Fertilizing the ocean may not slow down global warming. The controversial process of dumping urea or iron into the ocean to induce an algae bloom in order to remove CO2 from the atmosphere may not be effective, according to new research published in the Journal of Geophysical Research.
“With big blooms you don’t have enhanced sequestration, you actually have diminished sequestration,” said Michael Lutz, lead author of the study. He believes one of the things that is happening is that the fish and zooplankton are eating the fresh nutrient rich algae.
Fish and zooplankton will eat whatever they can find, Lutz said. And they are often accustomed to eating recycled food, but given the choice, will eat the fresh algae. “Which would you rather eat, a fresh sandwich or one that’s been sitting around for days?”
Another factor is that the algae, once combined with the CO2 from the atmosphere, have to sink to effectively hold on to the carbon. The study found that this critical sinking step was not occurring in induced algae blooms.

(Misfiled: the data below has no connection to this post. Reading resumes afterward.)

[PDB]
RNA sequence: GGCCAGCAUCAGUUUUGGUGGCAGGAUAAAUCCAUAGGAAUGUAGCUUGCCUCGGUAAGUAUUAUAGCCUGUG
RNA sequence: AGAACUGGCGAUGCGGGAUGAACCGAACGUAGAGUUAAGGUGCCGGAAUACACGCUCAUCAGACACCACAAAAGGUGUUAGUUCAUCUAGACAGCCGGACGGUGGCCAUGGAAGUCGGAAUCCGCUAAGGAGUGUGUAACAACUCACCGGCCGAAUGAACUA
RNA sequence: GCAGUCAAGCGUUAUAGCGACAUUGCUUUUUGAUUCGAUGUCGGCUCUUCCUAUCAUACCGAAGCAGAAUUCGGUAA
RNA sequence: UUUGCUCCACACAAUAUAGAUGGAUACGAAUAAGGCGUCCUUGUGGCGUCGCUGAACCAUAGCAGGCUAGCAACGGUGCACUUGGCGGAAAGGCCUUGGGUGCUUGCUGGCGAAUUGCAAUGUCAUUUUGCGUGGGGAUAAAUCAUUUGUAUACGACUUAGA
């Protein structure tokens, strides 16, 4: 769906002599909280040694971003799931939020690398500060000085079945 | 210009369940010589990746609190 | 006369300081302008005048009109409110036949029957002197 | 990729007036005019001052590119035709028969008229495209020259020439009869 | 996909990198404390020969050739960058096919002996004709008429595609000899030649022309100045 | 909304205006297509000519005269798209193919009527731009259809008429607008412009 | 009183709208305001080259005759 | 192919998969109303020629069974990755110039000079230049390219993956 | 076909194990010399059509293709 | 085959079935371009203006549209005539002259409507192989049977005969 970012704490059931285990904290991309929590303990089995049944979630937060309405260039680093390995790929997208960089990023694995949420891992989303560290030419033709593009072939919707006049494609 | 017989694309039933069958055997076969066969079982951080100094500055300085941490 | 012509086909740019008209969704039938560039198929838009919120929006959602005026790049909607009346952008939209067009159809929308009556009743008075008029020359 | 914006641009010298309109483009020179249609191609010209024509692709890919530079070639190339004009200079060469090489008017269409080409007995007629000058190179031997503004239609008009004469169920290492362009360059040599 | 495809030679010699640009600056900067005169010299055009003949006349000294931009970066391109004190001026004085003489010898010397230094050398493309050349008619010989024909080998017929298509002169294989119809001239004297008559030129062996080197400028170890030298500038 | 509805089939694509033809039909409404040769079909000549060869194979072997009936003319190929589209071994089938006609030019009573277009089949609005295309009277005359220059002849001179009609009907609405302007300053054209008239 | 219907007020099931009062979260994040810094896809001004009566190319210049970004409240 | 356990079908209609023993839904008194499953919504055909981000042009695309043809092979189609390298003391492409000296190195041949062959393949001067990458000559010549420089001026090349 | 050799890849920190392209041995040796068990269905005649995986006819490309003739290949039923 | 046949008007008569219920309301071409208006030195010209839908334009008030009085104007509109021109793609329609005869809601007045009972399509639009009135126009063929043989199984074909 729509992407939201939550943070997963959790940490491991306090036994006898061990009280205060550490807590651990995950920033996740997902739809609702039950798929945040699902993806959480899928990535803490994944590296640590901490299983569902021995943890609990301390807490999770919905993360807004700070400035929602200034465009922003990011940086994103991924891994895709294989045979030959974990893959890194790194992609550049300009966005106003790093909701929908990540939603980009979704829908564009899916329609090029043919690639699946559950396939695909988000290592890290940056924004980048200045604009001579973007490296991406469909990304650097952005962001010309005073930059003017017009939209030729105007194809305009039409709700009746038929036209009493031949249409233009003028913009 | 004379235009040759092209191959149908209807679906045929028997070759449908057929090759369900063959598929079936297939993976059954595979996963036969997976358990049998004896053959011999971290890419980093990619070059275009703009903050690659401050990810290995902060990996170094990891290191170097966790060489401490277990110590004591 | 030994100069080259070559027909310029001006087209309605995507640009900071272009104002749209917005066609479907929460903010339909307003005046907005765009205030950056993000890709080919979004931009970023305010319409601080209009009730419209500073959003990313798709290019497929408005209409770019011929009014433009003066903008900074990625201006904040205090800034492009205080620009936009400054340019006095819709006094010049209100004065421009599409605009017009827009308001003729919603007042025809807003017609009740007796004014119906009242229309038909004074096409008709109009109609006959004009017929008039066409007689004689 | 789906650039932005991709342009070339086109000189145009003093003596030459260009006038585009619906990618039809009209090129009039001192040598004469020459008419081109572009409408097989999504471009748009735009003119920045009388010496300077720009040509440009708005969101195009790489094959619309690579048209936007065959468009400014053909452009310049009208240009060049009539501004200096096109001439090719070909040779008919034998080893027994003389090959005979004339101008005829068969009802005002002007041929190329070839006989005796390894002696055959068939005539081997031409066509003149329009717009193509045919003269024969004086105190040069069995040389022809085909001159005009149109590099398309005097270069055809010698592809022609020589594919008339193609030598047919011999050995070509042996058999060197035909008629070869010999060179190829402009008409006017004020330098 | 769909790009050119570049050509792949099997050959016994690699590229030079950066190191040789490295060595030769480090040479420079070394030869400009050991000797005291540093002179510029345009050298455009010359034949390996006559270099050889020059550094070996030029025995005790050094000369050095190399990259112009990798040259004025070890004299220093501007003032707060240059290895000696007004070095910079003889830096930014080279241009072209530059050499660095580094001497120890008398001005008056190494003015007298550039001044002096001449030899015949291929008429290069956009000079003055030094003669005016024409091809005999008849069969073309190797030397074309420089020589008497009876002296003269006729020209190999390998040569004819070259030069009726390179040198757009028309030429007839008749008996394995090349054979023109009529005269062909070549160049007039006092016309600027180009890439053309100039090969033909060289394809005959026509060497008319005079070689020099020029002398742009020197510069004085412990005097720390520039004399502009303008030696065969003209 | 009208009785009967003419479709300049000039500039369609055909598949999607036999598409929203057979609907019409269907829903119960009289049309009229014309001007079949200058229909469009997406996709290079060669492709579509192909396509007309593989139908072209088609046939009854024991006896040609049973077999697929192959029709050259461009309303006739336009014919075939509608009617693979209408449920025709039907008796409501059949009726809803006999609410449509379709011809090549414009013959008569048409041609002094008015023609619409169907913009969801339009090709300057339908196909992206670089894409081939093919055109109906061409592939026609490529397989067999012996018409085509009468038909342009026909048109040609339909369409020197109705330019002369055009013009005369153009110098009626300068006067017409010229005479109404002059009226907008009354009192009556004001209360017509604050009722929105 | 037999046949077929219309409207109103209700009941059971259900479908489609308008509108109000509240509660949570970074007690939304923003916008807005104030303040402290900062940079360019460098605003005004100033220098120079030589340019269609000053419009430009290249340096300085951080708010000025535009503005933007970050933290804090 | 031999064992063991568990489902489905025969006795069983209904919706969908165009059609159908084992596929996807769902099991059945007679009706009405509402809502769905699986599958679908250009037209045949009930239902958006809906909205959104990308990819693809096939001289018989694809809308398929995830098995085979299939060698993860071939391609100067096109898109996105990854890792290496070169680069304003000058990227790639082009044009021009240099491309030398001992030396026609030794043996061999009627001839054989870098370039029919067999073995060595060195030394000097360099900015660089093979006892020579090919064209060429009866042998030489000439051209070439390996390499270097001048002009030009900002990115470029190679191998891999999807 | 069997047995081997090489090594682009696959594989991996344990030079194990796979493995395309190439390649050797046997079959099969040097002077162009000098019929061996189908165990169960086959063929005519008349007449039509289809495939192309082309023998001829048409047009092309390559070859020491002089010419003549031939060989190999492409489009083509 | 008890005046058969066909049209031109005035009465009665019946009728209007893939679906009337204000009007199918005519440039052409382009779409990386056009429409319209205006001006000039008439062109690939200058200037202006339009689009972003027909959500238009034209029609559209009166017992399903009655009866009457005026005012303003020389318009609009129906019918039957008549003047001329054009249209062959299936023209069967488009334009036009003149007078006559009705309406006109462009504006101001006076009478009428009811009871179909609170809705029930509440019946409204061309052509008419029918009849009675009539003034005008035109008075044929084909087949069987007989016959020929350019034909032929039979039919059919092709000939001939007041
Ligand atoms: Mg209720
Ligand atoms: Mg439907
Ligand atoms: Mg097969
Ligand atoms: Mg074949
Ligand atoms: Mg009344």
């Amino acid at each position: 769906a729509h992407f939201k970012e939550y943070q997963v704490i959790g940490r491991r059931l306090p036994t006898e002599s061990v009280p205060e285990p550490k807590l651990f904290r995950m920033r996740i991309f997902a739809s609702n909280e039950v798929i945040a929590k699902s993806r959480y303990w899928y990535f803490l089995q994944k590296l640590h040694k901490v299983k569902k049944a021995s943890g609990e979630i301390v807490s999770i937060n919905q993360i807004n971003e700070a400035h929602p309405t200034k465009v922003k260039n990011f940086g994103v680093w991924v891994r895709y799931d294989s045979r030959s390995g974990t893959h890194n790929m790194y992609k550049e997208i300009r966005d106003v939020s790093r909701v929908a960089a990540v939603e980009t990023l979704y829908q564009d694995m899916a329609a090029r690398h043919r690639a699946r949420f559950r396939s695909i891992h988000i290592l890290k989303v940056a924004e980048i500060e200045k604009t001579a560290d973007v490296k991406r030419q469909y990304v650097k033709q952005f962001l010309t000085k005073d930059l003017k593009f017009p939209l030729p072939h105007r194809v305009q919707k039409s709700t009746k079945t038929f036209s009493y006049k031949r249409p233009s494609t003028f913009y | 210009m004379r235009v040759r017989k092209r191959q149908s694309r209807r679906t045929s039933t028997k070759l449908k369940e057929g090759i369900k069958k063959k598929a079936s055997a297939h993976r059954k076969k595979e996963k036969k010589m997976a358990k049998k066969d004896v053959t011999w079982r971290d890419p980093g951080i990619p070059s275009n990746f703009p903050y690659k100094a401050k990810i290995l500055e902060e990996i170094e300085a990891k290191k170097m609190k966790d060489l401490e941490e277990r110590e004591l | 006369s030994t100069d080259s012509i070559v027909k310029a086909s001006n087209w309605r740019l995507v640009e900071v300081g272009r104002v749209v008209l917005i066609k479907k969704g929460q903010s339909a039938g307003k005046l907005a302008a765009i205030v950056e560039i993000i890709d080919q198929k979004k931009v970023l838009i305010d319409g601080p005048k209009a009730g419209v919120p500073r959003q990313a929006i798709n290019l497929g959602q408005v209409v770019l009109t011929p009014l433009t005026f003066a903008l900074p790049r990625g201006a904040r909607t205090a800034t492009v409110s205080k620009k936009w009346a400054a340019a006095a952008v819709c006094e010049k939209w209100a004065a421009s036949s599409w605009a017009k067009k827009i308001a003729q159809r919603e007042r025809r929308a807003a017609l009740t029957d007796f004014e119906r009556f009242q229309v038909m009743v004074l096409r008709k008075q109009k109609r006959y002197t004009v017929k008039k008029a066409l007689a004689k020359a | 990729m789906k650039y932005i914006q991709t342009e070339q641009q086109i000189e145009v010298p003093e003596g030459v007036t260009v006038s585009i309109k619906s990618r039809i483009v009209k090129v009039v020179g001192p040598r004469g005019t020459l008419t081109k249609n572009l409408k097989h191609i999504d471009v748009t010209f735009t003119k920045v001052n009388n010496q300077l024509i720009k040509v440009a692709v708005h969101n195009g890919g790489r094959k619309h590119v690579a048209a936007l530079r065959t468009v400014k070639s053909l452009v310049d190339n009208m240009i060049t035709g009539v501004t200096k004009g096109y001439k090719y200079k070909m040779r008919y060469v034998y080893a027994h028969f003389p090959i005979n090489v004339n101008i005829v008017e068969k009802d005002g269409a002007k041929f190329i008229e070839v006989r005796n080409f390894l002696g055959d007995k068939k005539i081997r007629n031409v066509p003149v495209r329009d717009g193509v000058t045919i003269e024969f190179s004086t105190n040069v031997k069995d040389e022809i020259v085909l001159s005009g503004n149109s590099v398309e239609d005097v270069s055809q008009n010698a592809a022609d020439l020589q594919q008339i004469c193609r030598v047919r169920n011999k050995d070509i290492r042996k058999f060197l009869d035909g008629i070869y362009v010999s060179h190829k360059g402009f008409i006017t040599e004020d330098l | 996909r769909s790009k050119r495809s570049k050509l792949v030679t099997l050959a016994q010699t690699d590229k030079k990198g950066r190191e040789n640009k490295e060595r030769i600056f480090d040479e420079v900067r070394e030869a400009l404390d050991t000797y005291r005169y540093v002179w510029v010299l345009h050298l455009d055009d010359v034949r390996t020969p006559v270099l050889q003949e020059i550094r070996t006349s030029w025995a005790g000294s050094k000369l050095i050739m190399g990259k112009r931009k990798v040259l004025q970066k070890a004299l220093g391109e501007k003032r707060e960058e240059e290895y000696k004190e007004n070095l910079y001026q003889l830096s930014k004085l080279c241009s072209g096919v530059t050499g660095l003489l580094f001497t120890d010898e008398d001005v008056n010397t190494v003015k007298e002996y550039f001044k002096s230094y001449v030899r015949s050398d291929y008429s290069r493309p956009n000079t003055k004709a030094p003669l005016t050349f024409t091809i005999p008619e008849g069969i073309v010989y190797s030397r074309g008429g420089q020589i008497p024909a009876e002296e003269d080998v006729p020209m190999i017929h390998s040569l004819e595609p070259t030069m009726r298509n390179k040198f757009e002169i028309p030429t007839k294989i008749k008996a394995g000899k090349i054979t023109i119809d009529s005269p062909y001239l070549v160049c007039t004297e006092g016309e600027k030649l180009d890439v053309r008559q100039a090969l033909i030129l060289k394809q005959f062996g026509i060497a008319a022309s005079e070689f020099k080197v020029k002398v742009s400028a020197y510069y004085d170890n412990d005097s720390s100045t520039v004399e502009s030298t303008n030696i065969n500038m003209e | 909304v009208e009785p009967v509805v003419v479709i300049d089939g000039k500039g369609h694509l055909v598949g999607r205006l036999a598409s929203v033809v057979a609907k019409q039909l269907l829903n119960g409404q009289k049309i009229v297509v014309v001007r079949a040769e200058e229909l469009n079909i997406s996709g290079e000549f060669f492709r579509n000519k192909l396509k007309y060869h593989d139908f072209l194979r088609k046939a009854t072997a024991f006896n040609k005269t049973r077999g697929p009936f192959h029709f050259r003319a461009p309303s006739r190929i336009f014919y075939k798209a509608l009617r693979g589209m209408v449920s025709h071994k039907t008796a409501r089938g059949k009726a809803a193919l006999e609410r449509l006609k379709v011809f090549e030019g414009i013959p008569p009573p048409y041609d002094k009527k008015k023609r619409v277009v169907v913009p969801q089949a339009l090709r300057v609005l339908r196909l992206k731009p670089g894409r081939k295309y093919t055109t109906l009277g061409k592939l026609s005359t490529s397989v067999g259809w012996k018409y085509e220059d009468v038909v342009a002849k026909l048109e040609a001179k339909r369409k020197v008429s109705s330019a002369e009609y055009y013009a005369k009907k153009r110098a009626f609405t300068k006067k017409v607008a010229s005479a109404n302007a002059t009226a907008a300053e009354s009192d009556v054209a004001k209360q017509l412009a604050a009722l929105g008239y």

This finding is important because some scientists have thought that this method of “fertilization” could help solve global warming by pulling CO2 from the atmosphere. An Australian company has been eyeing the possibility of dumping 500 tons of urea into the Pacific Ocean. However, urea from fertilizer runoff has often been associated with toxic algal blooms—not carbon capture.
Environmentalists oppose the method saying it is a drastic measure that will have unintended consequences and could do more harm than good. This new research may very well vindicate them.
For more on ocean fertilization check out Peter Sergo’s story Greening-up the Ocean.